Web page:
STL File – STL is a file format that originates out of the stereolithography CAD software created by 3D Systems. STL files describe only the surface geometry of a three-dimensional object without any representation of color, texture, or other common CAD model attributes. STL is the most popular file format for 3D printing. Developed by 3D Systems in the ’80s, the STL file type only contains the surface geometry of a 3D object. Despite industry efforts to move onto more efficient and data-rich formats such as 3mf, STL endures as the most commonly found 3D model file type on popular 3D model file repositories.

Stereolithography (SLA) – an additive technology in which photopolymerization is used to produce a solid part from a liquid is SLA. This technology employs a vat of liquid ultraviolet curable photopolymer resin and an ultraviolet laser to build the object’s layers one at a time. For each layer, the laser beam traces a cross-section of the part pattern on the surface of the liquid resin. Exposure to the ultraviolet laser light cures and solidifies the pattern traced on the resin and joins it to the layer below. After the pattern has been traced, the SLA’s elevator platform descends by a distance equal to the thickness of a single layer, typically 0.05 mm to 0.15 mm (0.002″ to 0.006″). Then, a resin-filled blade sweeps across the cross-section of the part, re-coating it with fresh material. On this new liquid surface, the subsequent layer pattern is traced, joining the previous layer. The complete three-dimensional object is formed by this project. Stereolithography requires the use of supporting structures that serve to attach the part to the elevator platform. This technique was invented in 1986 by Charles Hull, who also at the time founded the company, 3D Systems.

Selective Laser Sintering (SLS) – the additive process that uses a high-power laser to fuse small particles of plastic, metal, ceramic, or glass powders into a mass that has the desired three-dimensional shape. The laser selectively fuses the powdered material by scanning the cross-sections (or layers) generated by the 3D modeling program on the surface of a powder bed. After each cross-section is scanned, the powder bed is lowered by one layer thickness. Then a new layer of material is applied on top and the process is repeated until the object is completed. All untouched powder remains as it is and becomes a support structure for the object. Therefore there is no need for any support structure which is an advantage over SLS and SLA. All unused powder can be used for the next printing. SLS was developed and patented by Dr. Carl Deckard at the University of Texas in the mid-1980s, under the sponsorship of DARPA.

SLA: Stereolithography is a 3D printing technology that works via a process called vat photopolymerization. The term is often used to describe all methods of vat polymerization, but can also commonly refer to technology that uses a directed laser beam to trace layers into a vat of liquid photopolymer resin.

Shapeways – A 3D printing service / online platform where users upload design files to be 3d printed. Users can have objects printed from a variety of materials, including food-safe ceramics. Shapeways enables users to create and modify their designs, or import them from popular 3D modeling software.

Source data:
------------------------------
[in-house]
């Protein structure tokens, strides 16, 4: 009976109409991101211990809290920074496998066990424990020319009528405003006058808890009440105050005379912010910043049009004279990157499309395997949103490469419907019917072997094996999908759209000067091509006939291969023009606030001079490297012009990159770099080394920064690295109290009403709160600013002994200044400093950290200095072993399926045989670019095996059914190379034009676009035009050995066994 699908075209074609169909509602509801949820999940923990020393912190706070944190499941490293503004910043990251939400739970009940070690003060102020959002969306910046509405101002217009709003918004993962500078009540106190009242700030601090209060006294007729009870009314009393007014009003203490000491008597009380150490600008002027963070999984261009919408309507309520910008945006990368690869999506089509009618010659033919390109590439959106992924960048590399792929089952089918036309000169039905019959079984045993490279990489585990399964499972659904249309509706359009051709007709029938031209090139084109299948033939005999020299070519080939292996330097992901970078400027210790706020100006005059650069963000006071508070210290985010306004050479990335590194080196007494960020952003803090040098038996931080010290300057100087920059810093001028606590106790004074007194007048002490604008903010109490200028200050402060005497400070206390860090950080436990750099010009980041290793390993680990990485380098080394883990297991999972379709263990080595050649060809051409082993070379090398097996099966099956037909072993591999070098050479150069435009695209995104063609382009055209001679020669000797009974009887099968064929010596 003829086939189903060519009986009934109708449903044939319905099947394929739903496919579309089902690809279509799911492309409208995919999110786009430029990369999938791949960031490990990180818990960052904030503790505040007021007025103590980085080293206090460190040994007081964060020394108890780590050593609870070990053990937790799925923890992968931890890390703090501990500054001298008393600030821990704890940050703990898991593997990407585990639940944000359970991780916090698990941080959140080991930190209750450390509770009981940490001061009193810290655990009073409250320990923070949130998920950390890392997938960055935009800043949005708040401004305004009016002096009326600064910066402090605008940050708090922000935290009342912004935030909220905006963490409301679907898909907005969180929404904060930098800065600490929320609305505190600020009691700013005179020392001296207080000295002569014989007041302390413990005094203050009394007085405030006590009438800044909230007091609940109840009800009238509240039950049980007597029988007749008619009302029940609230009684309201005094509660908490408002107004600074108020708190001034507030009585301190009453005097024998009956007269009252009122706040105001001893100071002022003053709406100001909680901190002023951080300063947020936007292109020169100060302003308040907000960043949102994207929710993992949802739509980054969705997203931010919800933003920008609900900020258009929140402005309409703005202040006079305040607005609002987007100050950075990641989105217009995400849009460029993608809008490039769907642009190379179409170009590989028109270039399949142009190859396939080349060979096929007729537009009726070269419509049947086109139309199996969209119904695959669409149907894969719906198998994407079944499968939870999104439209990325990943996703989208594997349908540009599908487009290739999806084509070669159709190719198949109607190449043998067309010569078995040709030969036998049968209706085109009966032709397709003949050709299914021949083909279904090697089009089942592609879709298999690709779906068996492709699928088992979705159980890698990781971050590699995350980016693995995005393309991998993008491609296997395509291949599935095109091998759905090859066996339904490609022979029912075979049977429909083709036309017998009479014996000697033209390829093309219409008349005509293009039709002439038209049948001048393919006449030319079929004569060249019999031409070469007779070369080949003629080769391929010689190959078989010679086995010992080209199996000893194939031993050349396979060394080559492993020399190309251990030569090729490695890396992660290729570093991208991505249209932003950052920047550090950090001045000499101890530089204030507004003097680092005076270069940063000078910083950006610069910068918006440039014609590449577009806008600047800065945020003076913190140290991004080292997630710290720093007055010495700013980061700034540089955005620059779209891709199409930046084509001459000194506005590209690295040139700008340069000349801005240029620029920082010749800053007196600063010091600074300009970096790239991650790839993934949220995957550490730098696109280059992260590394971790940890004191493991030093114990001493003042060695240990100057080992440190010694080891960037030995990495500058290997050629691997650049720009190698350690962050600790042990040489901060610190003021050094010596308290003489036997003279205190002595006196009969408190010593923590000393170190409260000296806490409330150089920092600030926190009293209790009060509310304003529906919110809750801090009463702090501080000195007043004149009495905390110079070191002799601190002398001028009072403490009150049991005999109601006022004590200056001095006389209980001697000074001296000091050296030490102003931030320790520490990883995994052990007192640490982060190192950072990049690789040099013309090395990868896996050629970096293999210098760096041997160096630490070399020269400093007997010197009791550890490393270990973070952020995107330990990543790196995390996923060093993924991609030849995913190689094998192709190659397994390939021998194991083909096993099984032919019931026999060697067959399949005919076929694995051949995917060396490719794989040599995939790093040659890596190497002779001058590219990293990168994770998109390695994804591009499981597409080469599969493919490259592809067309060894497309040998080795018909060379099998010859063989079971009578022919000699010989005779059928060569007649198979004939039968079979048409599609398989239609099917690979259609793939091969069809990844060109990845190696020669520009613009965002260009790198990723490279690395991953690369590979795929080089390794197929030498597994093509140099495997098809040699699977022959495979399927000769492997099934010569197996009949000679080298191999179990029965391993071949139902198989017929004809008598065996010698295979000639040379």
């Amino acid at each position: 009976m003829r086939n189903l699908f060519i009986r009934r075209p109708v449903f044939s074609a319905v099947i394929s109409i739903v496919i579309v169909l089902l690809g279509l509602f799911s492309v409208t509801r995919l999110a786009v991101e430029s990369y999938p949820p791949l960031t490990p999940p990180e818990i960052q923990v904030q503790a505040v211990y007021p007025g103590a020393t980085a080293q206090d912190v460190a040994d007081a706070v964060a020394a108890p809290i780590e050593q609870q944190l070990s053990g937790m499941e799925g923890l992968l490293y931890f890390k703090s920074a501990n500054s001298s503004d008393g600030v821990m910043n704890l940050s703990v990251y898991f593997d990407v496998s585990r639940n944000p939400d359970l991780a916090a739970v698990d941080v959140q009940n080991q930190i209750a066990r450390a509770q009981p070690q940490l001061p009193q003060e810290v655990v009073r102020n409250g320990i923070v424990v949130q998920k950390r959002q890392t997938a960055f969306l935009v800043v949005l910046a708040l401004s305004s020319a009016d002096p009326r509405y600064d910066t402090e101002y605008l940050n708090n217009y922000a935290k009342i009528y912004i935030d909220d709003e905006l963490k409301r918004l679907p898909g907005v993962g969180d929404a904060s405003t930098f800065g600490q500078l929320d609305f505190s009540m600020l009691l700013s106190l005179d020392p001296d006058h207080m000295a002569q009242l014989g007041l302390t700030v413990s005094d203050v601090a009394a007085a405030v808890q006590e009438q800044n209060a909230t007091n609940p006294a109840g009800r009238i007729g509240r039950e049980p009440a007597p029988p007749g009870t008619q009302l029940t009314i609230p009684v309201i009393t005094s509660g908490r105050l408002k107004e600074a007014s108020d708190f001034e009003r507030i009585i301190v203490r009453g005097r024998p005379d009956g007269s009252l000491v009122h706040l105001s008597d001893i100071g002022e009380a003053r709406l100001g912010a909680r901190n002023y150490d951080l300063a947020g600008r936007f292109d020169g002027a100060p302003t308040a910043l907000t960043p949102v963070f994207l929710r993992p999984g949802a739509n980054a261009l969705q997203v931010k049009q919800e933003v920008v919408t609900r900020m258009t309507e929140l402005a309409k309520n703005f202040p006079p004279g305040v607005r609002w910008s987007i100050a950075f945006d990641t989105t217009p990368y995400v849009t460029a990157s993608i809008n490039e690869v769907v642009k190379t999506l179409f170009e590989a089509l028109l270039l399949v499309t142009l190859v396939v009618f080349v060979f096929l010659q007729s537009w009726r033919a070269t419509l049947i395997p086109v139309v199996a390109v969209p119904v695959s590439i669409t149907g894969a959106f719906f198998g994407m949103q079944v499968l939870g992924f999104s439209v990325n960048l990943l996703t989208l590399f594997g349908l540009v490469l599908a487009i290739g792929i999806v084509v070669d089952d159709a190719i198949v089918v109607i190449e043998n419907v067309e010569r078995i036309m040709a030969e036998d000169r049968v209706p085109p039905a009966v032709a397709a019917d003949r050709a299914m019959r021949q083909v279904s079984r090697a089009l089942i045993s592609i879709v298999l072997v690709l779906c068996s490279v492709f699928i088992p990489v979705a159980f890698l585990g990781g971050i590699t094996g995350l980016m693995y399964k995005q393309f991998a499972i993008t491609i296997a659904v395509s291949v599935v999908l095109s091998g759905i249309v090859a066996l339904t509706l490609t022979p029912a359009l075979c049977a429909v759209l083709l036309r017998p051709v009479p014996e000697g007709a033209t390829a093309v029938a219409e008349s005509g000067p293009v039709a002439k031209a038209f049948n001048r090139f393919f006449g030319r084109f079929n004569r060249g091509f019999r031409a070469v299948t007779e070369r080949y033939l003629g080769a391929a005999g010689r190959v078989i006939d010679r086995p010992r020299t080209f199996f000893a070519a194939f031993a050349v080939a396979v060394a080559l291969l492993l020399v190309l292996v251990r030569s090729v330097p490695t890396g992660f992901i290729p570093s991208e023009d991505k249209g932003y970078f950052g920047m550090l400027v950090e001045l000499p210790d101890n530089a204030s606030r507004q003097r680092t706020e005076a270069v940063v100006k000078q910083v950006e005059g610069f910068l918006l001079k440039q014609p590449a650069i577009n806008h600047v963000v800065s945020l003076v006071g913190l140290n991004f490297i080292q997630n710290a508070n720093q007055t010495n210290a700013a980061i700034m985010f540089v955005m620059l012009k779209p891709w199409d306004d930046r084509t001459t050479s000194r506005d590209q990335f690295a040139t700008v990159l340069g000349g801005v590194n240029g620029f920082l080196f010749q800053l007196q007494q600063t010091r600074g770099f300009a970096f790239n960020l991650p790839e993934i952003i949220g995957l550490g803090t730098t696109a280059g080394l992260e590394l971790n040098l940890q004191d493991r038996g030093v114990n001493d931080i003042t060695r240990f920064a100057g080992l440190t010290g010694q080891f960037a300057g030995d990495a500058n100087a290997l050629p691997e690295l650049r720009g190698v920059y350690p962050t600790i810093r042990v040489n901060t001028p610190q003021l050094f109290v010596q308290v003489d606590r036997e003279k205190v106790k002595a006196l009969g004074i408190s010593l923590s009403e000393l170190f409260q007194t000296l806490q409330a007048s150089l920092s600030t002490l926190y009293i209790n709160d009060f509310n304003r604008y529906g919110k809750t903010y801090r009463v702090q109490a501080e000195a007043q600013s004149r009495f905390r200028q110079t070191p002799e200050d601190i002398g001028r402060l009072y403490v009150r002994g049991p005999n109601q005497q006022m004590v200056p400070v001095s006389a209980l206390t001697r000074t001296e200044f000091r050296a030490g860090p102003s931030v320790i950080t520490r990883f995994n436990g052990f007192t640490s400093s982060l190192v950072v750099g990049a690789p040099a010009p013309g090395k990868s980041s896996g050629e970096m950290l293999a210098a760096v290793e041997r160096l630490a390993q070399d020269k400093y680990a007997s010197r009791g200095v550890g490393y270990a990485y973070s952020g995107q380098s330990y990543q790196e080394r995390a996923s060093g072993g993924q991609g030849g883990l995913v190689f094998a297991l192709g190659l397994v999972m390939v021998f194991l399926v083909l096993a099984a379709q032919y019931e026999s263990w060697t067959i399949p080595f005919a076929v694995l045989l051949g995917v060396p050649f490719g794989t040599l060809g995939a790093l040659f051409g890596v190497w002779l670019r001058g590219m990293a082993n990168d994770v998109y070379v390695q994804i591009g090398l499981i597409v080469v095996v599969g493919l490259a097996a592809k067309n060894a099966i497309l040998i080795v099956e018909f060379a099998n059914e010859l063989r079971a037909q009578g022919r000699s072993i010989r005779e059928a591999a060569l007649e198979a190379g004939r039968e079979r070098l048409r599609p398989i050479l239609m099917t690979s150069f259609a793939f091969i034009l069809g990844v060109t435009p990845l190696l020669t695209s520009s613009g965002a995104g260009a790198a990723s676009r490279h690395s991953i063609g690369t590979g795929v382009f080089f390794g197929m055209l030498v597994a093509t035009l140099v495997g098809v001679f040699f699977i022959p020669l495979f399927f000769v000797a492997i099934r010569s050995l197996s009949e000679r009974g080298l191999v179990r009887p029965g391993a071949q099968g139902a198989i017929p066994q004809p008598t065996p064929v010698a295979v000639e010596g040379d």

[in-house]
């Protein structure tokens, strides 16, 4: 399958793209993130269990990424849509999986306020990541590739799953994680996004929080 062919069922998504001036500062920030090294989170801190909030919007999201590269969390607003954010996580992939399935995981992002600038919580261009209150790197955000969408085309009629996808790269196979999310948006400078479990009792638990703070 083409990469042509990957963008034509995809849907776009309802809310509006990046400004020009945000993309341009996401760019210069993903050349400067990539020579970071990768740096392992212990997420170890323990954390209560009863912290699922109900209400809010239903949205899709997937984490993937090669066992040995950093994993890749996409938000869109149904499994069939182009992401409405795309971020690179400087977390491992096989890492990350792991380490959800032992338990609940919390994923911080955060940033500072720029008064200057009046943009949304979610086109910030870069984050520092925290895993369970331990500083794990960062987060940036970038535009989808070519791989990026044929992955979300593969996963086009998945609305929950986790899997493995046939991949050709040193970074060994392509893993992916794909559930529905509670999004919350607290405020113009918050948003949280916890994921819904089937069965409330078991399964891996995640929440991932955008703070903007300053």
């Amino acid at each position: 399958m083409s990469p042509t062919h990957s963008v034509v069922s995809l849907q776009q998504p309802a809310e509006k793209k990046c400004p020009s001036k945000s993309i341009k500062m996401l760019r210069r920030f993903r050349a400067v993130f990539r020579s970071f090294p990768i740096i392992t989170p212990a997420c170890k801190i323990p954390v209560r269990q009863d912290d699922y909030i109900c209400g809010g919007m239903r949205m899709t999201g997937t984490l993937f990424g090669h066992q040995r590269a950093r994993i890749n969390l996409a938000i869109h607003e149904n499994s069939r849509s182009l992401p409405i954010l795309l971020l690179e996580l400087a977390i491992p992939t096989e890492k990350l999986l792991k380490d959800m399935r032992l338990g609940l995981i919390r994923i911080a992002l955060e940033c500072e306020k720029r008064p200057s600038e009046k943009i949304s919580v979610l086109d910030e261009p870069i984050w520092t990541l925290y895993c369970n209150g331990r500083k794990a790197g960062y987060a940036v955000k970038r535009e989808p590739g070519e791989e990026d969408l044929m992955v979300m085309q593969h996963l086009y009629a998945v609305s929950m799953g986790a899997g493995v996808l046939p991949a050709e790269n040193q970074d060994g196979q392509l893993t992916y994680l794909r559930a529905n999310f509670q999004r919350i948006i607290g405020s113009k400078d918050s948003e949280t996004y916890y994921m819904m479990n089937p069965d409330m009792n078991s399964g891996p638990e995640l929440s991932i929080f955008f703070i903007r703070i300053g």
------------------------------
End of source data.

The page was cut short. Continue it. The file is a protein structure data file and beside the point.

SLM – Selective Laser Melting is an additive manufacturing process for 3d printing metal alloys by fusing metal powder particles together in a full melting process to produce functional parts.

Thingiverse is a website created by Makerbot to share user-created digital design files. Providing primarily open-source hardware designs.

Toolpath: the path that a tool moves in order to cut or rapid into position to cut.

Translate: To move or shift an element or solid over.

Warping occurs when proper surface adhesion decreases causing the printed part to break away from the print bed. Warping that can decrease the print quality.

Z-wobble is a common issue that many z-axes lead screw-driven 3d printers experience. The z-wobble issue occurs from either bent lead screws, misalignment, rotational run-out, or other factors on the drive mechanism such as components being over-constrained.

All Metal 3D Printer Parts

All Metal Part Store

Hello World, we’re re-opening the store this week. We experienced damage to our facility earlier this year and had to shut down and get a job for a while but we’re back now. The store is a getting an overhaul as we add and remove products with newer updated versions. The way we handle inventory

Triple Z Bed Leveling Setup

The CoreXY motion system is a good solution if you’re looking to print faster. The 3d printer kinematics has become more popular in the last couple of years as users and DIY builders agree on an increase in print quality. The motion system is more lightweight compared to other 3d printer kinematics such as cartesian

Nema 17 Motor Mount with 13mm Belt Clearance

Triple Independent Motors Z Axis

The latest design update uses three Z-axis stepper motors. In this arrangement the belt routing to the stepper motor drive the lead screw. Each lead screw will be constrained by an MGN12 linear rail. This should also minimize vibrations that might be transferred from the motors to the z-axis. The belt to pulley ratio gives

Core3D Tech tall delta 3d printer at mrrf 2019

MRRF 2019

Midwest Reprap Festival 2019 was wven more than the year before. There were so many more people attending and exhibiting. The venue was packed to seams with the coolest 3d printer builds you ever seen.

Kinematic Bed Mounting 8

Kinematic Bed Mounting

SolidCore CoreXY Z-Axis Bed Leveling We recently started working on the SolidCore 3d printer‘s bed leveling and mounting system. The z-axis uses a 3-point kinematic bed mounting with magnetic pivot spheres on each mount This properly constrains the bed at 3 points of contact. The original SolidCore Z-axis design was somewhat primitive because we only